Many business people have already discovered the power of storytelling in a practical sense – they have observed how compelling a well-constructed narrative can be. But recent scientific work is putting a much finer point on just how stories change our attitudes, beliefs, and behaviors.
As social creatures, we depend on others for our survival and happiness. A decade ago, my lab discovered that a neurochemical called oxytocin is a key “it’s safe to approach others” signal in the brain. Oxytocin is produced when we are trusted or shown a kindness, and it motivates cooperation with others. It does this by enhancing the sense of empathy, our ability to experience others’ emotions.
Empathy is important for social creatures because it allows us to understand how others are likely to react to a situation, including those with whom we work.
Field trips to live theater enhance literary knowledge, tolerance and empathy among students, according to a study published this week by researchers in the University of Arkansas Department of Education Reform.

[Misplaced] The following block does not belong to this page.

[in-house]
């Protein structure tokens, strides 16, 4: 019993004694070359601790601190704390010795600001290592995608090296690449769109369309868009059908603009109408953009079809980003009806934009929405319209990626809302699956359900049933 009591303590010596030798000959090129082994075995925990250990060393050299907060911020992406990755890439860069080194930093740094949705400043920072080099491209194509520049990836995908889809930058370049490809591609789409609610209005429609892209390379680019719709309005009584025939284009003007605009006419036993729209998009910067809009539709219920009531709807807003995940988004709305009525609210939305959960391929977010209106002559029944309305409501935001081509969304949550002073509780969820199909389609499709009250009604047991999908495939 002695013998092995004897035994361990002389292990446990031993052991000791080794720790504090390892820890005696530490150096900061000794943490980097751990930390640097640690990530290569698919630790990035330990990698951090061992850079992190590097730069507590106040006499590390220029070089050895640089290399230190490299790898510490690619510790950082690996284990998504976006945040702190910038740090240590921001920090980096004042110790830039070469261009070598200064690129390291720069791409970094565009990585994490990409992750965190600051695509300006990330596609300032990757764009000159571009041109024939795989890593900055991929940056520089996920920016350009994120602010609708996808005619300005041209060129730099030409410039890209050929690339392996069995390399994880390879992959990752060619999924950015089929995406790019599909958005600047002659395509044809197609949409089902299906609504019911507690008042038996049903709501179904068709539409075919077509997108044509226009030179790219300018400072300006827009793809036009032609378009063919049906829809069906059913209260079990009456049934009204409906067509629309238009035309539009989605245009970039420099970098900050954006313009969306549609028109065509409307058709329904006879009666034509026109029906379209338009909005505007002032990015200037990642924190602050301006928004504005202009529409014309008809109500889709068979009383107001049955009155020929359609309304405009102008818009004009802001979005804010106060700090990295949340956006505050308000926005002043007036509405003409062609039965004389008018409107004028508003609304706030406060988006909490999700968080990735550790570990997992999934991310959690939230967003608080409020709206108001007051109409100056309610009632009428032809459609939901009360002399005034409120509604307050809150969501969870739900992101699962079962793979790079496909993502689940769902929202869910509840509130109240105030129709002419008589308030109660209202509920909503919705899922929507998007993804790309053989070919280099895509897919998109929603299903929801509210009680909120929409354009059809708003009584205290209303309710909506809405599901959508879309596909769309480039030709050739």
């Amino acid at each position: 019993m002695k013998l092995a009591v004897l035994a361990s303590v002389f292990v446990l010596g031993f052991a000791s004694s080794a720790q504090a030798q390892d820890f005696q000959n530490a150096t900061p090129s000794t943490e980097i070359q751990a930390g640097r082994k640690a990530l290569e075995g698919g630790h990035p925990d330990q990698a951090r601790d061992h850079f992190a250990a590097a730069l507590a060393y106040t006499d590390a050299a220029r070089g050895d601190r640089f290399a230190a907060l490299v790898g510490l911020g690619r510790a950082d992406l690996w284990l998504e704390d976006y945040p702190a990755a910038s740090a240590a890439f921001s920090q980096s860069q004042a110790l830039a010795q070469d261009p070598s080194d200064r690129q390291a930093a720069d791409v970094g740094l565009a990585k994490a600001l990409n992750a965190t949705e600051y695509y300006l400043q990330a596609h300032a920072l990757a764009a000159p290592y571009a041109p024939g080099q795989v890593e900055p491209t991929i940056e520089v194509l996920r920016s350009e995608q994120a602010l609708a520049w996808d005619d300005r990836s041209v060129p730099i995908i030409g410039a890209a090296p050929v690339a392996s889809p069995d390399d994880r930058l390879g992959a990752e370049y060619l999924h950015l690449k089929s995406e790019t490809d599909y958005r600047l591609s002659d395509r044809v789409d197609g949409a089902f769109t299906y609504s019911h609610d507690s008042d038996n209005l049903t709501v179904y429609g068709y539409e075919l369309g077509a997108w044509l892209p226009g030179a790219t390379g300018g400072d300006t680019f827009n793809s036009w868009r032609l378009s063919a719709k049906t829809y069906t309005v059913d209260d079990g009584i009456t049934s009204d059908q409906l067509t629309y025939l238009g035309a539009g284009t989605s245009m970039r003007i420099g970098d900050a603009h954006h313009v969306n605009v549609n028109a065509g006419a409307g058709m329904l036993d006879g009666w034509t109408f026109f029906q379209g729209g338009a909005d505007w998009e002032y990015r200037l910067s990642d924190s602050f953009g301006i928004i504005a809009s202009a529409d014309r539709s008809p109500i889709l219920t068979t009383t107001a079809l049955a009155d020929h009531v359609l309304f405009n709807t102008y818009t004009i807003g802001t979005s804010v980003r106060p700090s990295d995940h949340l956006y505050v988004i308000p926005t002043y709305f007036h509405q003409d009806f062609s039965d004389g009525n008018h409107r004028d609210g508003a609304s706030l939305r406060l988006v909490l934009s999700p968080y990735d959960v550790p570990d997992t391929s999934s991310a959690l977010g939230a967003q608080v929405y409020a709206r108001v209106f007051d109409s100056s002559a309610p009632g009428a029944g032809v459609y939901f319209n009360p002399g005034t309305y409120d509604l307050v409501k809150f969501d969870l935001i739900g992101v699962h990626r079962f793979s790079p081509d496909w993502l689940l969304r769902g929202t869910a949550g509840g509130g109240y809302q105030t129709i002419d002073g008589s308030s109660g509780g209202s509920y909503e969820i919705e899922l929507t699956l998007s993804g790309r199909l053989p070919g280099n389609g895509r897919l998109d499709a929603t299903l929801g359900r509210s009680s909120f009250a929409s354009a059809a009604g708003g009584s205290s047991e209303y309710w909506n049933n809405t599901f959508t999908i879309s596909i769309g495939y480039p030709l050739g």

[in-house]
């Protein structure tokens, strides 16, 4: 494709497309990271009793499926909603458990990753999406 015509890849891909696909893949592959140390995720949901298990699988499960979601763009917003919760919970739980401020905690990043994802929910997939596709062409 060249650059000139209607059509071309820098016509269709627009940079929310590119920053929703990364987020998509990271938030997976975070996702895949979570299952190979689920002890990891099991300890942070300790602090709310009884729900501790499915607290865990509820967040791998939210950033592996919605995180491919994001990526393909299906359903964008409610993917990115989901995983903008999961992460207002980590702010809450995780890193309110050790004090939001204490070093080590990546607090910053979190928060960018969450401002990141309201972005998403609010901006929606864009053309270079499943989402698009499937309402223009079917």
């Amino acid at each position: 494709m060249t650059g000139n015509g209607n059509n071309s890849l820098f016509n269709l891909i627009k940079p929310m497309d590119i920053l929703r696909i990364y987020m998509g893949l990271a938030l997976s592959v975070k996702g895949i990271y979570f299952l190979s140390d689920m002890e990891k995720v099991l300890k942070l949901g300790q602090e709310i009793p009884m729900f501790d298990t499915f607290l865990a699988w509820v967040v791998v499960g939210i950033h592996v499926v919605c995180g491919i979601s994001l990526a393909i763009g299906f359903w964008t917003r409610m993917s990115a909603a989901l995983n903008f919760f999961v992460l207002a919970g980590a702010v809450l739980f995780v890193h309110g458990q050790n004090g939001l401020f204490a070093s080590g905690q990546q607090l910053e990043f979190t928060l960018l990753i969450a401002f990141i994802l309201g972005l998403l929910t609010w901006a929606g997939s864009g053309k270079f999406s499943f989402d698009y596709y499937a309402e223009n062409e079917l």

The research published in Education Next examines the impact on students of attending high-quality theater productions of either Hamlet or A Christmas Carol.
The researchers found that viewing the productions leads to enhanced knowledge of the plot, increased vocabulary, greater tolerance and improved ability to read the emotions of others.
Two years ago, researchers found significant benefits in the form of knowledge, future cultural consumption, tolerance, historical empathy and critical thinking for students assigned by lottery to visit Crystal Bridges Museum of American Art in Bentonville, Arkansas.
The UCLA New Wight Biennial, Compassion Fatigue, will present work from 16 international emerging artists using installation, performance, video, photography and sound to enable intimate ways of viewing political crisis.
Curated by UCLA Department of Art graduate students Damir Avdagic and Abigail Collins.